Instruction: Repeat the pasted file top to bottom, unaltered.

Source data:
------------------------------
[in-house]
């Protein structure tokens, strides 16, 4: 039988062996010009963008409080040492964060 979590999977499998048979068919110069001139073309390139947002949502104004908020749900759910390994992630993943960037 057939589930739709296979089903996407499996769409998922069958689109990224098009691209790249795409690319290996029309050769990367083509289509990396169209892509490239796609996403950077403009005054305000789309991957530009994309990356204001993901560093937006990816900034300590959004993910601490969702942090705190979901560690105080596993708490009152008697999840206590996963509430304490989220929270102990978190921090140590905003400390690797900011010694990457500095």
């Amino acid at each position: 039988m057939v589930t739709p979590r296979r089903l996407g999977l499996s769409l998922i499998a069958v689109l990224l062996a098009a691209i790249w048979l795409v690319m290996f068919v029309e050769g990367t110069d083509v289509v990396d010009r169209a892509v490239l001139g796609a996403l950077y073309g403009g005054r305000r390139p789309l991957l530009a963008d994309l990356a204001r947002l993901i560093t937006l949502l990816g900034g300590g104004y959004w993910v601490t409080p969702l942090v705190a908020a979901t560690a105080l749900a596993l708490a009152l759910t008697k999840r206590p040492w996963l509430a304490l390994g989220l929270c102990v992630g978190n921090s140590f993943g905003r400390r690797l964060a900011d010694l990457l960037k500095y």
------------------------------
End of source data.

[in-house]
């Protein structure tokens, strides 16, 4: 039988062996010009963008409080040492964060 979590999977499998048979068919110069001139073309390139947002949502104004908020749900759910390994992630993943960037 057939589930739709296979089903996407499996769409998922069958689109990224098009691209790249795409690319290996029309050769990367083509289509990396169209892509490239796609996403950077403009005054305000789309991957530009994309990356204001993901560093937006990816900034300590959004993910601490969702942090705190979901560690105080596993708490009152008697999840206590996963509430304490989220929270102990978190921090140590905003400390690797900011010694990457500095």
């Amino acid at each position: 039988m057939v589930t739709p979590r296979r089903l996407g999977l499996s769409l998922i499998a069958v689109l990224l062996a098009a691209i790249w048979l795409v690319m290996f068919v029309e050769g990367t110069d083509v289509v990396d010009r169209a892509v490239l001139g796609a996403l950077y073309g403009g005054r305000r390139p789309l991957l530009a963008d994309l990356a204001r947002l993901i560093t937006l949502l990816g900034g300590g104004y959004w993910v601490t409080p969702l942090v705190a908020a979901t560690a105080l749900a596993l708490a009152l759910t008697k999840r206590p040492w996963l509430a304490l390994g989220l929270c102990v992630g978190n921090s140590f993943g905003r400390r690797l964060a900011d010694l990457l960037k500095y």